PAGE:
Saturday, April 15, 2017
Top Veterinary Articles of the Week: Jerky Treats, Kibble and Raw, and more ...
Have you ever bought treats for your dog from a bulk bin at your nearest pet store? I would like to hope that readers of this blog or any other educated dog parents would never do that. But stores are still loaded with this stuff ... somebody is buying it. We can't wait for pet stores to grow a conscience. But if nobody was buying, nobody would be selling. It's a simple equation.
Perhaps not everybody knows yet that such jerky treats can kill their dog. Perhaps they feel that it's not going to happen to them. Perhaps they can bring themselves to deprive their dog of the joy on munching on these.
There is a very simple solution. Make your own. Stop buying stuff that can potentially harm or even kill your dog.
Our dogs always loved jerky treats of all kinds. We've been making jerky treats ourselves for years. Get yourself a dehydrator and get "jerkin." It's easy. And it's the only way to have the cake and eat it too.
This is a very interesting question the answer to which depends on whom you ask. Some veterinarians focused on nutrition say it's fine, and some say it is not. So how is it?
Or is the answer the same if you asked whether you can have a raw salad with cooked dinner? Strangely, nobody has asked that question as far as I know.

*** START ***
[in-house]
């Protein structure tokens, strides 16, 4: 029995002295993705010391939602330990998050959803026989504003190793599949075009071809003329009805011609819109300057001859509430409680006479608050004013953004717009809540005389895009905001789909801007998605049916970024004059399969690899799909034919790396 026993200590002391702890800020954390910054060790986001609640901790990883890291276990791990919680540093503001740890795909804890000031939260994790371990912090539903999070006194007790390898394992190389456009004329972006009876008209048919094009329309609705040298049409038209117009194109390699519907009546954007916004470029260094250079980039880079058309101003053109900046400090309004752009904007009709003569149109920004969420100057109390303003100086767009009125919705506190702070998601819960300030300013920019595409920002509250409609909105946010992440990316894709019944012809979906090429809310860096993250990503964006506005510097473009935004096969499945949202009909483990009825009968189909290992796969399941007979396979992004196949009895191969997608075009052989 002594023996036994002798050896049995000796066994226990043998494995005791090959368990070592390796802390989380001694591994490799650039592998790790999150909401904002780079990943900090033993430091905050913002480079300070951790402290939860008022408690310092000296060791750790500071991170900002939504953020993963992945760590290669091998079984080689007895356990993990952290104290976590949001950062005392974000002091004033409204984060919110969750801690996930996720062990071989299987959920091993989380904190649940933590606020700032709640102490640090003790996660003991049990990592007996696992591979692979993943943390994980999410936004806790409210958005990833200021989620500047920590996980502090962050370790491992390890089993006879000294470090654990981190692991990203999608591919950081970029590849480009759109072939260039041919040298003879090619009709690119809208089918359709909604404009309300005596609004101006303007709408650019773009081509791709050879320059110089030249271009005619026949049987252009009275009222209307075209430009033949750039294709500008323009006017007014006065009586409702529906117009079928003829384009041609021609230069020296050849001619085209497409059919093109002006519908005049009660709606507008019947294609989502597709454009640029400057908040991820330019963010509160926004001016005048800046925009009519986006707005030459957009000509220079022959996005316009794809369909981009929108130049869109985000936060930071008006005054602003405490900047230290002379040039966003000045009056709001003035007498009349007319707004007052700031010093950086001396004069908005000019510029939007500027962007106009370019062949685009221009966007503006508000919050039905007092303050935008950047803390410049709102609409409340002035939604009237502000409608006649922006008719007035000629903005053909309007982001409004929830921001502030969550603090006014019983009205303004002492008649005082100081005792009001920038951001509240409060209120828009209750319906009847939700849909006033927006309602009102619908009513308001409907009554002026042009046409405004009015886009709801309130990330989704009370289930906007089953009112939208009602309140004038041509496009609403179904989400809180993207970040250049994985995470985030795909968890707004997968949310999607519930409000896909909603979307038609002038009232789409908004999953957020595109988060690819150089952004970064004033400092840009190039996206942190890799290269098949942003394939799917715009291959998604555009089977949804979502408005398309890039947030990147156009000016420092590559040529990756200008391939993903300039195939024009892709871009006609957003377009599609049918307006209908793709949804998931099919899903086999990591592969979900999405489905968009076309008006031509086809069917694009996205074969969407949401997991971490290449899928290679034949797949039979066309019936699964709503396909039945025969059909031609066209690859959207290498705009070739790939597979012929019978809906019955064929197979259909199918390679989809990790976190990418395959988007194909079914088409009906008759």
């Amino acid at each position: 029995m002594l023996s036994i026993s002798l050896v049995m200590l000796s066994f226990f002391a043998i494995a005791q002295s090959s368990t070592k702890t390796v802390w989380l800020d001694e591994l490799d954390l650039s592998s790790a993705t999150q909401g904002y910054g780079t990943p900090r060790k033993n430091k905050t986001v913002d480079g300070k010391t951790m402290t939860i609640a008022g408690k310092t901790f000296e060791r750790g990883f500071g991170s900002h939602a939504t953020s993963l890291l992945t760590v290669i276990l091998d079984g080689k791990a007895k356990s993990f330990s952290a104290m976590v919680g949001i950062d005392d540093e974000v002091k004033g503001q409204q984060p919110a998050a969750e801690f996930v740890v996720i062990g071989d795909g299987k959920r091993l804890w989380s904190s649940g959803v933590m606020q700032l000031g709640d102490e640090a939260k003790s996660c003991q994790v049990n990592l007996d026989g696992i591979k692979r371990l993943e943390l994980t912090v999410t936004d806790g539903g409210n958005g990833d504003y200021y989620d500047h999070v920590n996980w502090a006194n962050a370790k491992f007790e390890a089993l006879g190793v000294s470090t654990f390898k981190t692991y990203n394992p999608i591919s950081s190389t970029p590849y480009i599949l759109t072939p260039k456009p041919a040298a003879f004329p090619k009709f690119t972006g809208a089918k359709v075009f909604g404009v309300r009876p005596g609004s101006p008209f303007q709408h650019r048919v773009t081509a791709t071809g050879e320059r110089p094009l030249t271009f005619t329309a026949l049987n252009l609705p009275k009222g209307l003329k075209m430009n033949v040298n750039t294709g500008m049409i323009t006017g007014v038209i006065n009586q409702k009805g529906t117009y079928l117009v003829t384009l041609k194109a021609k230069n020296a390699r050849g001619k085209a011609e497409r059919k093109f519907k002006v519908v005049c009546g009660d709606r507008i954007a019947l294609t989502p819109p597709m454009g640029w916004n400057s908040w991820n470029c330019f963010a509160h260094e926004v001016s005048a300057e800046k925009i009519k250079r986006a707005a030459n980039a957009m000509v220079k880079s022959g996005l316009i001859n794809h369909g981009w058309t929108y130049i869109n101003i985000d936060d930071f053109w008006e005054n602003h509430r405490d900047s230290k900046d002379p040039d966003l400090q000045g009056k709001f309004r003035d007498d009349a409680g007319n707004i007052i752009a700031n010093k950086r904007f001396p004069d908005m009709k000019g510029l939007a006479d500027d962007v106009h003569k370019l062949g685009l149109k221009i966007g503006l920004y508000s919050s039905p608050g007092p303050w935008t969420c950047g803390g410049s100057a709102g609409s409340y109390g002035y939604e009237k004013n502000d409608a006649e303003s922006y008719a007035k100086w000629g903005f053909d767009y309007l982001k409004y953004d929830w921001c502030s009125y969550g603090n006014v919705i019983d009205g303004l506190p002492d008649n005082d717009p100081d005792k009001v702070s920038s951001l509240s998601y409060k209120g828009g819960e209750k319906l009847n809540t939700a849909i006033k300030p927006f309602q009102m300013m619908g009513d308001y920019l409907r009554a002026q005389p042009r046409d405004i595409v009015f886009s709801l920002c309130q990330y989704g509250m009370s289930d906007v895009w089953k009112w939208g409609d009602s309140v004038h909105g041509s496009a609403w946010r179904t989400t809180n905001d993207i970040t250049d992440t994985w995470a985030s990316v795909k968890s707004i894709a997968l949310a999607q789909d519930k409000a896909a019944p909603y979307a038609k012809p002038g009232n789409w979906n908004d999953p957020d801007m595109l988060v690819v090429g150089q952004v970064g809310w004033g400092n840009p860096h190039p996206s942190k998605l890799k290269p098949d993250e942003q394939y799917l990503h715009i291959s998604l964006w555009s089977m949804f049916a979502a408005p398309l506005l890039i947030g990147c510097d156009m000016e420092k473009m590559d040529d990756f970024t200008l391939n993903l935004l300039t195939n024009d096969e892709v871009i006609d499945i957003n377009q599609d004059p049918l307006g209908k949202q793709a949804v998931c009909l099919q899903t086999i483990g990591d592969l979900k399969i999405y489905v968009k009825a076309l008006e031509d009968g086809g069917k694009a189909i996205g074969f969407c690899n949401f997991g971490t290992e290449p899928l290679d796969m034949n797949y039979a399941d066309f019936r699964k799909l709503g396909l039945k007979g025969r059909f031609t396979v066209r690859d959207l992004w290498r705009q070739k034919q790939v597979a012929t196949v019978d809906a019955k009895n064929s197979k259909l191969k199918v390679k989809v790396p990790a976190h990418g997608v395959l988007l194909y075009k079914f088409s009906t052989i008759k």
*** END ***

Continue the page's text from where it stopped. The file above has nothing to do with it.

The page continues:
Why would anybody bring this up in the first place? It seems to be a matter of whether processed/cooked and raw foods digest the same way at the same speeds. And there are arguments about that. There are also debates whether the problem is that proteins and starches digest differently and at different speeds.
I don't think there is any evidence conclusive enough to determine who is right and who is wrong. I don't mix kibble and raw diet but do I think it's wrong? I think it depends how an individual dog does with it.
See what Dr. Dobias thinks.
Believe it or not, we've already had a few thunderstorms this year. We've been fortunate that other than JD's mild concern, I'm the one who is the most worried about such things. I call JD's concern mild because as long as he had either Jasmine or Cookie to mirror, he'd always calm down because they were calm.
For many dogs, though, a thunderstorm feels like an armageddon the end of the world. There are a number of products one can try to alleviate the thunderstorm anxiety, starting with herbal essences, calming pheromones or shirts and wraps.
Find out what Dr. Marty Becker recommends.
Posted by Jana Rade
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